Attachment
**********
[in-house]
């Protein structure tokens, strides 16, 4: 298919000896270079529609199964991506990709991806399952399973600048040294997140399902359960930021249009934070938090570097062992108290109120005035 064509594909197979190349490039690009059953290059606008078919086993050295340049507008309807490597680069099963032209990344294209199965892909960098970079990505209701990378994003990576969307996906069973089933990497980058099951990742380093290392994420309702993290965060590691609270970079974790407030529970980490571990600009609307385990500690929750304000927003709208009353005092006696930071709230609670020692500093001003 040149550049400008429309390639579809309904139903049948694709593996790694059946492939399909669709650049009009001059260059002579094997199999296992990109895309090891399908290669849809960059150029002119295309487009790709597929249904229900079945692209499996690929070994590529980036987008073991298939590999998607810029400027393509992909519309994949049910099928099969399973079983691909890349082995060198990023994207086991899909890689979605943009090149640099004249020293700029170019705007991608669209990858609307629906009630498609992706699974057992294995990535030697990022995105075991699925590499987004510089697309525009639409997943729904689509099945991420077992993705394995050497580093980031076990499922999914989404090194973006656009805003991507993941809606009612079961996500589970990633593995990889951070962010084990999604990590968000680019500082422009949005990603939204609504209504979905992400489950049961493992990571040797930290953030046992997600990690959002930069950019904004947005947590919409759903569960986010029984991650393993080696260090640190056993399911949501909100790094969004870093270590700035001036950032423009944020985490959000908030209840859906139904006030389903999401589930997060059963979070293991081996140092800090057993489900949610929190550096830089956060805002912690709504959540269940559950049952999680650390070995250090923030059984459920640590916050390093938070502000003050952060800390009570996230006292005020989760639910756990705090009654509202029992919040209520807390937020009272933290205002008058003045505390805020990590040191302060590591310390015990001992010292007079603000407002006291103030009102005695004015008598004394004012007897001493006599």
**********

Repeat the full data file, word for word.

[in-house]
């Protein structure tokens, strides 16, 4: 298919000896270079529609199964991506990709991806399952399973600048040294997140399902359960930021249009934070938090570097062992108290109120005035 064509594909197979190349490039690009059953290059606008078919086993050295340049507008309807490597680069099963032209990344294209199965892909960098970079990505209701990378994003990576969307996906069973089933990497980058099951990742380093290392994420309702993290965060590691609270970079974790407030529970980490571990600009609307385990500690929750304000927003709208009353005092006696930071709230609670020692500093001003 040149550049400008429309390639579809309904139903049948694709593996790694059946492939399909669709650049009009001059260059002579094997199999296992990109895309090891399908290669849809960059150029002119295309487009790709597929249904229900079945692209499996690929070994590529980036987008073991298939590999998607810029400027393509992909519309994949049910099928099969399973079983691909890349082995060198990023994207086991899909890689979605943009090149640099004249020293700029170019705007991608669209990858609307629906009630498609992706699974057992294995990535030697990022995105075991699925590499987004510089697309525009639409997943729904689509099945991420077992993705394995050497580093980031076990499922999914989404090194973006656009805003991507993941809606009612079961996500589970990633593995990889951070962010084990999604990590968000680019500082422009949005990603939204609504209504979905992400489950049961493992990571040797930290953030046992997600990690959002930069950019904004947005947590919409759903569960986010029984991650393993080696260090640190056993399911949501909100790094969004870093270590700035001036950032423009944020985490959000908030209840859906139904006030389903999401589930997060059963979070293991081996140092800090057993489900949610929190550096830089956060805002912690709504959540269940559950049952999680650390070995250090923030059984459920640590916050390093938070502000003050952060800390009570996230006292005020989760639910756990705090009654509202029992919040209520807390937020009272933290205002008058003045505390805020990590040191302060590591310390015990001992010292007079603000407002006291103030009102005695004015008598004394004012007897001493006599």